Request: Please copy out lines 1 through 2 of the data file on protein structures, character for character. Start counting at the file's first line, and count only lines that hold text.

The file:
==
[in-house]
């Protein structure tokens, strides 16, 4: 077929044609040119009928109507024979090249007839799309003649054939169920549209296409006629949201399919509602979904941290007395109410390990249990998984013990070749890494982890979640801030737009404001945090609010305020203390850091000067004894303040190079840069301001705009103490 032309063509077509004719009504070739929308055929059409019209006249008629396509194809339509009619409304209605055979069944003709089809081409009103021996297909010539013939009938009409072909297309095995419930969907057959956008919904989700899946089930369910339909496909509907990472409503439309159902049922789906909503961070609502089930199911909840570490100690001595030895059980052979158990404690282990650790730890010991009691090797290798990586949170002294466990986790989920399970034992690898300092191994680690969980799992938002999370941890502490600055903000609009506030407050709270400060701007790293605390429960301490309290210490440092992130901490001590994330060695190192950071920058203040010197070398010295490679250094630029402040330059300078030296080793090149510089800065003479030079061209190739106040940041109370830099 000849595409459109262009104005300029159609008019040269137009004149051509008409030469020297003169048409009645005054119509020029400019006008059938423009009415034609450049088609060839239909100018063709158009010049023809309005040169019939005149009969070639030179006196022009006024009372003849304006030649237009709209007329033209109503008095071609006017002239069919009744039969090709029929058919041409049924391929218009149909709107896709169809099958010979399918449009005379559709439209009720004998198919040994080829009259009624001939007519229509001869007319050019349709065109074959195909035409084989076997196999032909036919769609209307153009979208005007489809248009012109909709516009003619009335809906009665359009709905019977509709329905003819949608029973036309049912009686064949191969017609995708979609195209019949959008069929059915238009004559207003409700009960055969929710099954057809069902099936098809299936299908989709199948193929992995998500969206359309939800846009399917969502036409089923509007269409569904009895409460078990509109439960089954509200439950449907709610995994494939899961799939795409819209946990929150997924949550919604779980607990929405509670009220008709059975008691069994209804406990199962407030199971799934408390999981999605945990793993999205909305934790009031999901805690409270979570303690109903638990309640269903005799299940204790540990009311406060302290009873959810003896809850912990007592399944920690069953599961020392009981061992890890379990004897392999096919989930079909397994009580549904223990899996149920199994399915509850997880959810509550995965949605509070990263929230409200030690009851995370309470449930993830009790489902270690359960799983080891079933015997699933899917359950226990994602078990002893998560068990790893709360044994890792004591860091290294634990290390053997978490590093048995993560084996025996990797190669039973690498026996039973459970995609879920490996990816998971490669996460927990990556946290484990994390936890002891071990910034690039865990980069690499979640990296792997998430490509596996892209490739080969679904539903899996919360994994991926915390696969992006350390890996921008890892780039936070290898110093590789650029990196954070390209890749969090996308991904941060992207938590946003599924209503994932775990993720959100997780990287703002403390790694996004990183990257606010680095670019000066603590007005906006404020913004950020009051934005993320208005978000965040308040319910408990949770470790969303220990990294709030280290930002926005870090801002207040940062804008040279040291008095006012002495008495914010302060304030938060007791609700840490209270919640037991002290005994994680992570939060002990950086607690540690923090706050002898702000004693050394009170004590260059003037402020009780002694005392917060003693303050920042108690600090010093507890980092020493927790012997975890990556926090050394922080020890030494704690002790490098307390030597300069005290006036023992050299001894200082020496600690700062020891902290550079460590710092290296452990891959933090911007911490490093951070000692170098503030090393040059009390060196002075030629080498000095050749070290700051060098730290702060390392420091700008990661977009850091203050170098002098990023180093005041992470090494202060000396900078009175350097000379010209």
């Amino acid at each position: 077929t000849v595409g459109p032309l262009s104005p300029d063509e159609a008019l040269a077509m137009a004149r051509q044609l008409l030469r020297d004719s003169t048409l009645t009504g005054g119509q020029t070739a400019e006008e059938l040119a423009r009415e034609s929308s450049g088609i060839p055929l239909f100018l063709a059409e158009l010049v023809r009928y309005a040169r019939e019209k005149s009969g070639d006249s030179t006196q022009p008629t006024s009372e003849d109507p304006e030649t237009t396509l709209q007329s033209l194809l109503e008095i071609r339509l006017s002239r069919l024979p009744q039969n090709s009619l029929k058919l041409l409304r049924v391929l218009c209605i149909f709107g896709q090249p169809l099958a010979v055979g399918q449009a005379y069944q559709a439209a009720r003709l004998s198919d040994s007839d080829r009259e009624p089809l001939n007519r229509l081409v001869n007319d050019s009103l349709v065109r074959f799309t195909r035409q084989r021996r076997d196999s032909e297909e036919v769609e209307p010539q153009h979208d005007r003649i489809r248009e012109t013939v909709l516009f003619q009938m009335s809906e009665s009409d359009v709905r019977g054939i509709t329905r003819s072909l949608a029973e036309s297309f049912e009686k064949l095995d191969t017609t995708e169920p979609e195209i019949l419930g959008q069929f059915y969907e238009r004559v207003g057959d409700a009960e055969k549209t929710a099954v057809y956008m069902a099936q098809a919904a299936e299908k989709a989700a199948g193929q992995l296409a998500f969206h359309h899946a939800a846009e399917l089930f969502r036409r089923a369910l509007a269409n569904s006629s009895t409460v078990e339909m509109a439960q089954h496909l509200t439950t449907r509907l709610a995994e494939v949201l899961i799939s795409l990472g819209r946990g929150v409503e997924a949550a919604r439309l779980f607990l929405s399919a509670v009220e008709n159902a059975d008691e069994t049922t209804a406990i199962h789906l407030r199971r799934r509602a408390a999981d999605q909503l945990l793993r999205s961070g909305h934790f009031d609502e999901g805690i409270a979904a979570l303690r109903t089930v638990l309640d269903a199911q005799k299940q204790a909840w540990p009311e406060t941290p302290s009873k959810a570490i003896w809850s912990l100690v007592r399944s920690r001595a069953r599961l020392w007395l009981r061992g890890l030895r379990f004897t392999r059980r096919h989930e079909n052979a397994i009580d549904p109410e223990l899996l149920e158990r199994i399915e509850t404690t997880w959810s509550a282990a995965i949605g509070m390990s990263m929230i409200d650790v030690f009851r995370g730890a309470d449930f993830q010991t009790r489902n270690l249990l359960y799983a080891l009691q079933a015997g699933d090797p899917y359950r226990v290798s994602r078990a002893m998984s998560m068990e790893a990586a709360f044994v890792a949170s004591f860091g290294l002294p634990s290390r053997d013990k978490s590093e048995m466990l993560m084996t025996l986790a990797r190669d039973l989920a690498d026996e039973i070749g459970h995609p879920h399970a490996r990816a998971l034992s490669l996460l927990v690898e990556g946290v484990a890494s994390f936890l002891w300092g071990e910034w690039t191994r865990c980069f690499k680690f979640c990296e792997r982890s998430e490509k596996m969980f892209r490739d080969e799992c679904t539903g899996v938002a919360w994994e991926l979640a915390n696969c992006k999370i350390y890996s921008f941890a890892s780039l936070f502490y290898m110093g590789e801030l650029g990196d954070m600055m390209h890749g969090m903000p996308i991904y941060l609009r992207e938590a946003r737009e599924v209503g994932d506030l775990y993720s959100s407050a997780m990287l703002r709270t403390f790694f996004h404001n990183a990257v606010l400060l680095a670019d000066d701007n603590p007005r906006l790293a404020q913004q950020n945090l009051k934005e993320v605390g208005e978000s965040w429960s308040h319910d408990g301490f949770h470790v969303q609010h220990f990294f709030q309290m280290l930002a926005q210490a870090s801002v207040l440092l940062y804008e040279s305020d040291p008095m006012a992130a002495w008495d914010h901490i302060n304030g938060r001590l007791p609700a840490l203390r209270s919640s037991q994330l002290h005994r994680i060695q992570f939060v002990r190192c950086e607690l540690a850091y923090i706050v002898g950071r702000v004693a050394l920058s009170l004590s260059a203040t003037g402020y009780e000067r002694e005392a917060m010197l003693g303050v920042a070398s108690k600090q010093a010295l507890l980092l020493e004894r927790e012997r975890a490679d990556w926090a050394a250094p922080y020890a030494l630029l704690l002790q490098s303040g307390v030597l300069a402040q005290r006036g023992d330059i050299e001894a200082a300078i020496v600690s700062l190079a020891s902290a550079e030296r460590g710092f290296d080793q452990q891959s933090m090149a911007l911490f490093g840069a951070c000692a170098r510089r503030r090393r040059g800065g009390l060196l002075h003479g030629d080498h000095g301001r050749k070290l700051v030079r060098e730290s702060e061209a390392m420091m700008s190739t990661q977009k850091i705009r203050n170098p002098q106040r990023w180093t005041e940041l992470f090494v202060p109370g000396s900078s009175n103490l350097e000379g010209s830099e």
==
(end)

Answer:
[in-house]
């Protein structure tokens, strides 16, 4: 077929044609040119009928109507024979090249007839799309003649054939169920549209296409006629949201399919509602979904941290007395109410390990249990998984013990070749890494982890979640801030737009404001945090609010305020203390850091000067004894303040190079840069301001705009103490 032309063509077509004719009504070739929308055929059409019209006249008629396509194809339509009619409304209605055979069944003709089809081409009103021996297909010539013939009938009409072909297309095995419930969907057959956008919904989700899946089930369910339909496909509907990472409503439309159902049922789906909503961070609502089930199911909840570490100690001595030895059980052979158990404690282990650790730890010991009691090797290798990586949170002294466990986790989920399970034992690898300092191994680690969980799992938002999370941890502490600055903000609009506030407050709270400060701007790293605390429960301490309290210490440092992130901490001590994330060695190192950071920058203040010197070398010295490679250094630029402040330059300078030296080793090149510089800065003479030079061209190739106040940041109370830099 000849595409459109262009104005300029159609008019040269137009004149051509008409030469020297003169048409009645005054119509020029400019006008059938423009009415034609450049088609060839239909100018063709158009010049023809309005040169019939005149009969070639030179006196022009006024009372003849304006030649237009709209007329033209109503008095071609006017002239069919009744039969090709029929058919041409049924391929218009149909709107896709169809099958010979399918449009005379559709439209009720004998198919040994080829009259009624001939007519229509001869007319050019349709065109074959195909035409084989076997196999032909036919769609209307153009979208005007489809248009012109909709516009003619009335809906009665359009709905019977509709329905003819949608029973036309049912009686064949191969017609995708979609195209019949959008069929059915238009004559207003409700009960055969929710099954057809069902099936098809299936299908989709199948193929992995998500969206359309939800846009399917969502036409089923509007269409569904009895409460078990509109439960089954509200439950449907709610995994494939899961799939795409819209946990929150997924949550919604779980607990929405509670009220008709059975008691069994209804406990199962407030199971799934408390999981999605945990793993999205909305934790009031999901805690409270979570303690109903638990309640269903005799299940204790540990009311406060302290009873959810003896809850912990007592399944920690069953599961020392009981061992890890379990004897392999096919989930079909397994009580549904223990899996149920199994399915509850997880959810509550995965949605509070990263929230409200030690009851995370309470449930993830009790489902270690359960799983080891079933015997699933899917359950226990994602078990002893998560068990790893709360044994890792004591860091290294634990290390053997978490590093048995993560084996025996990797190669039973690498026996039973459970995609879920490996990816998971490669996460927990990556946290484990994390936890002891071990910034690039865990980069690499979640990296792997998430490509596996892209490739080969679904539903899996919360994994991926915390696969992006350390890996921008890892780039936070290898110093590789650029990196954070390209890749969090996308991904941060992207938590946003599924209503994932775990993720959100997780990287703002403390790694996004990183990257606010680095670019000066603590007005906006404020913004950020009051934005993320208005978000965040308040319910408990949770470790969303220990990294709030280290930002926005870090801002207040940062804008040279040291008095006012002495008495914010302060304030938060007791609700840490209270919640037991002290005994994680992570939060002990950086607690540690923090706050002898702000004693050394009170004590260059003037402020009780002694005392917060003693303050920042108690600090010093507890980092020493927790012997975890990556926090050394922080020890030494704690002790490098307390030597300069005290006036023992050299001894200082020496600690700062020891902290550079460590710092290296452990891959933090911007911490490093951070000692170098503030090393040059009390060196002075030629080498000095050749070290700051060098730290702060390392420091700008990661977009850091203050170098002098990023180093005041992470090494202060000396900078009175350097000379010209």